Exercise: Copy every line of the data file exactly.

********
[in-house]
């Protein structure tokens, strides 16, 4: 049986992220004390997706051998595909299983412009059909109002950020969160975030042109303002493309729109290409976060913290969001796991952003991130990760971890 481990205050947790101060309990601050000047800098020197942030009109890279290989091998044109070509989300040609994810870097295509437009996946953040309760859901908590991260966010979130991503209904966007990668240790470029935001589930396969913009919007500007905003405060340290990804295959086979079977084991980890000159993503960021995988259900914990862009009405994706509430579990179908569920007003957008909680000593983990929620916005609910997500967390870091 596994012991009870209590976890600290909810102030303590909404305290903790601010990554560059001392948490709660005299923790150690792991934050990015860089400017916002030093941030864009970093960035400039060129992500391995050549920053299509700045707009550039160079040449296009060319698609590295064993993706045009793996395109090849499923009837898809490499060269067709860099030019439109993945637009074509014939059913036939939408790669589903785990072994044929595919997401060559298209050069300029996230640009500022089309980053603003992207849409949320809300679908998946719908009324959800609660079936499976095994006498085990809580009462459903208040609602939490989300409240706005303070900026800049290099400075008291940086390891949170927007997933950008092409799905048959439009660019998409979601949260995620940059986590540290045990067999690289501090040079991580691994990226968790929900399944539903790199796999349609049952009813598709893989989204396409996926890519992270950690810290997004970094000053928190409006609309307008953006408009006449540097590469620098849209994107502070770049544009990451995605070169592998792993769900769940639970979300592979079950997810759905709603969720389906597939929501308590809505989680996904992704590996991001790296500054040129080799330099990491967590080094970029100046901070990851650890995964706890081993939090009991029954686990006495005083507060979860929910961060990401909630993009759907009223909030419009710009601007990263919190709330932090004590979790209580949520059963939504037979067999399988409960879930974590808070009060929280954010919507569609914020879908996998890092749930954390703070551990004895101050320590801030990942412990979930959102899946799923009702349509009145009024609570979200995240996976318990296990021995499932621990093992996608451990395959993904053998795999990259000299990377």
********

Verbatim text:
[in-house]
């Protein structure tokens, strides 16, 4: 049986992220004390997706051998595909299983412009059909109002950020969160975030042109303002493309729109290409976060913290969001796991952003991130990760971890 481990205050947790101060309990601050000047800098020197942030009109890279290989091998044109070509989300040609994810870097295509437009996946953040309760859901908590991260966010979130991503209904966007990668240790470029935001589930396969913009919007500007905003405060340290990804295959086979079977084991980890000159993503960021995988259900914990862009009405994706509430579990179908569920007003957008909680000593983990929620916005609910997500967390870091 596994012991009870209590976890600290909810102030303590909404305290903790601010990554560059001392948490709660005299923790150690792991934050990015860089400017916002030093941030864009970093960035400039060129992500391995050549920053299509700045707009550039160079040449296009060319698609590295064993993706045009793996395109090849499923009837898809490499060269067709860099030019439109993945637009074509014939059913036939939408790669589903785990072994044929595919997401060559298209050069300029996230640009500022089309980053603003992207849409949320809300679908998946719908009324959800609660079936499976095994006498085990809580009462459903208040609602939490989300409240706005303070900026800049290099400075008291940086390891949170927007997933950008092409799905048959439009660019998409979601949260995620940059986590540290045990067999690289501090040079991580691994990226968790929900399944539903790199796999349609049952009813598709893989989204396409996926890519992270950690810290997004970094000053928190409006609309307008953006408009006449540097590469620098849209994107502070770049544009990451995605070169592998792993769900769940639970979300592979079950997810759905709603969720389906597939929501308590809505989680996904992704590996991001790296500054040129080799330099990491967590080094970029100046901070990851650890995964706890081993939090009991029954686990006495005083507060979860929910961060990401909630993009759907009223909030419009710009601007990263919190709330932090004590979790209580949520059963939504037979067999399988409960879930974590808070009060929280954010919507569609914020879908996998890092749930954390703070551990004895101050320590801030990942412990979930959102899946799923009702349509009145009024609570979200995240996976318990296990021995499932621990093992996608451990395959993904053998795999990259000299990377």